02 December 2015
Family comes first for Ireland, Scotland
Parents, friends fly down to lend support in unfamiliar environs
When Ireland and Scotland meet in the high-stakes second semi-final at the TCG on Thursday, it is going to be a battle of the supporters too.
That somewhere, the best cricketers will tell you, is quite often in the backyard, wrestling siblings for a turn at the bat, chasing balls and dogs into bushes, and having mum and dad cheer them on when they aren't the ones trying to get them out.
Ireland and Scotland might well have brought a bit of their backyard with them to the international level at the ICC Women's World T20 Qualifier in Bangkok, Thailand, for they seemed rather at home in their wins so far.
Ireland has been unbeaten in the group stage, while Scotland has won two of its three games to finish second in Group A.
When the tournament began on November 28, the conditions, several plane rides from home, were only as familiar as a few days of practice would allow. For Ireland, its first opposition, the Netherlands, whom it had narrowly defeated in the 2013 qualifier to earn a place in Bangladesh, was slightly more so; Scotland, playing Papua New Guinea, didn't quite have that luxury either. But cheering the European teams on were the most familiar faces of friends and family who had flown down for the games.
“There are a few parents who have just arrived. Some of the girls are happy to see them after a week, especially the younger girls,” said Isobel Joyce, the Ireland captain, after the eight-wicket win over the Netherlands. “It was a nice little surprise for them. And it was lovely to have some support.”
Ireland went on to win its second match of the tournament as well, against China, by 28 runs, and overcame Zimbabwe by seven wickets in a match on Tuesday (December 1) that decided the group leader. Scotland conceded its second game to Bangladesh by eight wickets, but bounced back to keep Thailand Women down to 74 for 7 and win by six wickets.
“Friends and family being here means a lot to the girls,” said Abbi Aitken, the Scotland captain, who received her 100th cap on Tuesday. “Them showing us some support from the boundary does keep us going, under this baking sunshine. It's fantastic.”
The Irish team, of course, would have family support on the field even if there wasn't a spectator on the ground: The 14-member squad has two pairs of siblings in its ranks.
On Saturday, Isobel nipped in the bud any daring Dutch attempt at hitting out at the death, ending with three wickets for 18 runs in her four overs. Her twin, Cecilia – their brothers Ed and Dom are also Ireland internationals – found the boundary five times in her 30-ball 39, and her 74-run opening stand with Clare Shillington ensured there would be no stumbles in their chase of a target of 91.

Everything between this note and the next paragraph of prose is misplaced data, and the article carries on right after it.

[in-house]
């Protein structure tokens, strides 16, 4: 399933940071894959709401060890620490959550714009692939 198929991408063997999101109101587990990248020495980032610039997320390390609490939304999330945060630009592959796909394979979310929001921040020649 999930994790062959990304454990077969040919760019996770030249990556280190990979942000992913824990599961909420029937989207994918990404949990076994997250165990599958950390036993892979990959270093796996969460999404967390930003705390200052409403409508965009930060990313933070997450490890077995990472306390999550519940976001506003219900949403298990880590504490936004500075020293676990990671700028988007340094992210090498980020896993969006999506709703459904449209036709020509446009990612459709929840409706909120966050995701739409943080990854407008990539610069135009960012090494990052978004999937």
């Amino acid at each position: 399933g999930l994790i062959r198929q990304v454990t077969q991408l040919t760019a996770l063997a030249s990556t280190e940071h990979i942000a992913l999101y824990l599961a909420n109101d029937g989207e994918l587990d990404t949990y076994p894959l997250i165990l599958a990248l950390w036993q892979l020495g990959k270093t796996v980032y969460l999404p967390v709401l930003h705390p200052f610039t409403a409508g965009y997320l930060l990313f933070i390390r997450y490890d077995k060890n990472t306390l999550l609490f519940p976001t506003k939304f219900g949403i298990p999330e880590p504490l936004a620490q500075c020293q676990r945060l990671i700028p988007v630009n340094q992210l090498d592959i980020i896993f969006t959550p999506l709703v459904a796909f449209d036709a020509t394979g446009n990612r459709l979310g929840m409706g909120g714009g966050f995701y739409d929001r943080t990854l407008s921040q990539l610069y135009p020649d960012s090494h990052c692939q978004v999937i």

Cecilia went on to get her 100th cap the following day against China, where Isobel's all-round heroics – a 36-ball 41 to rescue the team and 2 for 11 in its defence of a target of 105 – guaranteed Ireland its second win and a spot in the semi-final from Group B.
Against Zimbabwe, the Joyces combined again: Isobel took her total wickets tally to nine, her 4 for 20 putting her at the top of the bowling charts after the group stage, after which Cecilia's 37-ball 36 (which included three fours and a six) set up the win.
Gaby and her sister Robyn Lewis haven't been called on to do too much yet, but they have been marked as ones to watch. Gaby became the first player born in the 21st century to play for a national side, when, at 13, she made her Ireland debut against South Africa in September 2014, following in the footsteps of her father and grandfather. Robyn has picked up three wickets with her left-arm spin, including a 2 for 9 in the big match against Zimbabwe.
“All they do is watch cricket!” said their mother, Sharon Lewis, who too played the game, of the dynamics at home. And when they're with their friend and team-mate Lucy O'Reilly (“my adopted daughter”, says Sharon; “a very old head on very young shoulders”, according to her captain), “You drop them to the club and they don't want to come home!”
Lending volume to that contingent of support were members of the extended family: The “Tartan Army” dusted off some chants, Scotland's Stirling County Cricket Club were there to back one of their own in Kari Anderson, while a group of men and women who're helping the very Irish sport of Gaelic football take root in Bangkok got their Irish green out. So, when the two teams meet in the high-stakes second semi-final at the TCG on Thursday, it is going to be a battle of the supporters too.
“They've flown hours to come out here and play, we can drive 40 minutes to come support them,” said Shane O'Mahony, a member of Thailand Gaelic Football in the middle of exchanging notes about the two games.
Graeme Smith, the former South African captain, was a leader to whom his team's identity and purpose was integral to the sport they played, and how they played it. “Who do we play for?” he was known to ask, looking at the bigger picture for the Proteas. The women who have travelled far to play the sport are playing for themselves, for their families who are supporting them, and for their country. But they know that they are also at the Qualifier as ambassadors of the game, to form new bonds and inspire the future generations of players – and just maybe, the next cricket story will have started in November 2015 in Thailand.